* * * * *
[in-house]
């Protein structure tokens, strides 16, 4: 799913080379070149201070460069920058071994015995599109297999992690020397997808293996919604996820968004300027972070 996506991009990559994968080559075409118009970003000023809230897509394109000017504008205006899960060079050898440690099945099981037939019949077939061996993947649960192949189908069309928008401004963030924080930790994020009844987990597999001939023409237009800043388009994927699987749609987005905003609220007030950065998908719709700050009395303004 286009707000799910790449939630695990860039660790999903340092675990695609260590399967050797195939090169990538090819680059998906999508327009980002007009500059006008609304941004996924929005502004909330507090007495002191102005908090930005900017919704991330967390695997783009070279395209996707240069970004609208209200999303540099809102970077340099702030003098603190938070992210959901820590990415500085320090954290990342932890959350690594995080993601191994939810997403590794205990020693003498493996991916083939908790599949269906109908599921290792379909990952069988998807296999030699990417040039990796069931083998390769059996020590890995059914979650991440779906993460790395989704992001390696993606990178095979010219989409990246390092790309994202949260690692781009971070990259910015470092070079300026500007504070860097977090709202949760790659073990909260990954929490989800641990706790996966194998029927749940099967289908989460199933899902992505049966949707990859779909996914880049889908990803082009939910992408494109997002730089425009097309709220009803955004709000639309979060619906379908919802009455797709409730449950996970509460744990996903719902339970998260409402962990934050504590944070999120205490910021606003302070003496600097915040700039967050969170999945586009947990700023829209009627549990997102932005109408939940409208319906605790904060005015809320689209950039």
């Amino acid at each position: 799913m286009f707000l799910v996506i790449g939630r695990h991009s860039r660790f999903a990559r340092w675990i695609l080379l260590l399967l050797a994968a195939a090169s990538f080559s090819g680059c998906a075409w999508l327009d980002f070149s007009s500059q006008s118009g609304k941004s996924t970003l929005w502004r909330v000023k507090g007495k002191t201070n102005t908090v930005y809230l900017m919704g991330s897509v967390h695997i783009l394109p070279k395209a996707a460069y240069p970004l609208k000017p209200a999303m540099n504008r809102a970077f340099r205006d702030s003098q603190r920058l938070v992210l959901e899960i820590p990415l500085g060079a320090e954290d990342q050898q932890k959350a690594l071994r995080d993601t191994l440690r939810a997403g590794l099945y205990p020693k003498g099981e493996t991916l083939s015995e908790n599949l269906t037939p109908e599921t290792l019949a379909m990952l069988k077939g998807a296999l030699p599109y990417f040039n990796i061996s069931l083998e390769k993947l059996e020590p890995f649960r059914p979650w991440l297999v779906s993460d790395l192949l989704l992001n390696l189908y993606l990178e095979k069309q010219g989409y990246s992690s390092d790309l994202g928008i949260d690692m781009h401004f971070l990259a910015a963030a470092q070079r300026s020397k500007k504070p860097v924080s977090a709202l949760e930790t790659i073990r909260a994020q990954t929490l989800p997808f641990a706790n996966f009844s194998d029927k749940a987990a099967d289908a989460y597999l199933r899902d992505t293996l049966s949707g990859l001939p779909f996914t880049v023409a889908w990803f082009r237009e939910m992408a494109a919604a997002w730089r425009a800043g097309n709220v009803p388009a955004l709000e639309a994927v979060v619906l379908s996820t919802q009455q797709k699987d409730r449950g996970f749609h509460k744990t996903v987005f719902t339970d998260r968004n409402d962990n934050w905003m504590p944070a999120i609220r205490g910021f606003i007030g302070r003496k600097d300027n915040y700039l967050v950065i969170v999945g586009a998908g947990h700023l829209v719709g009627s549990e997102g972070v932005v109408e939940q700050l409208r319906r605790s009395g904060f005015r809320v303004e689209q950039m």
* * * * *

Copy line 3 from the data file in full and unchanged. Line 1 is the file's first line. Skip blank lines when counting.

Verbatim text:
């Amino acid at each position: 799913m286009f707000l799910v996506i790449g939630r695990h991009s860039r660790f999903a990559r340092w675990i695609l080379l260590l399967l050797a994968a195939a090169s990538f080559s090819g680059c998906a075409w999508l327009d980002f070149s007009s500059q006008s118009g609304k941004s996924t970003l929005w502004r909330v000023k507090g007495k002191t201070n102005t908090v930005y809230l900017m919704g991330s897509v967390h695997i783009l394109p070279k395209a996707a460069y240069p970004l609208k000017p209200a999303m540099n504008r809102a970077f340099r205006d702030s003098q603190r920058l938070v992210l959901e899960i820590p990415l500085g060079a320090e954290d990342q050898q932890k959350a690594l071994r995080d993601t191994l440690r939810a997403g590794l099945y205990p020693k003498g099981e493996t991916l083939s015995e908790n599949l269906t037939p109908e599921t290792l019949a379909m990952l069988k077939g998807a296999l030699p599109y990417f040039n990796i061996s069931l083998e390769k993947l059996e020590p890995f649960r059914p979650w991440l297999v779906s993460d790395l192949l989704l992001n390696l189908y993606l990178e095979k069309q010219g989409y990246s992690s390092d790309l994202g928008i949260d690692m781009h401004f971070l990259a910015a963030a470092q070079r300026s020397k500007k504070p860097v924080s977090a709202l949760e930790t790659i073990r909260a994020q990954t929490l989800p997808f641990a706790n996966f009844s194998d029927k749940a987990a099967d289908a989460y597999l199933r899902d992505t293996l049966s949707g990859l001939p779909f996914t880049v023409a889908w990803f082009r237009e939910m992408a494109a919604a997002w730089r425009a800043g097309n709220v009803p388009a955004l709000e639309a994927v979060v619906l379908s996820t919802q009455q797709k699987d409730r449950g996970f749609h509460k744990t996903v987005f719902t339970d998260r968004n409402d962990n934050w905003m504590p944070a999120i609220r205490g910021f606003i007030g302070r003496k600097d300027n915040y700039l967050v950065i969170v999945g586009a998908g947990h700023l829209v719709g009627s549990e997102g972070v932005v109408e939940q700050l409208r319906r605790s009395g904060f005015r809320v303004e689209q950039m």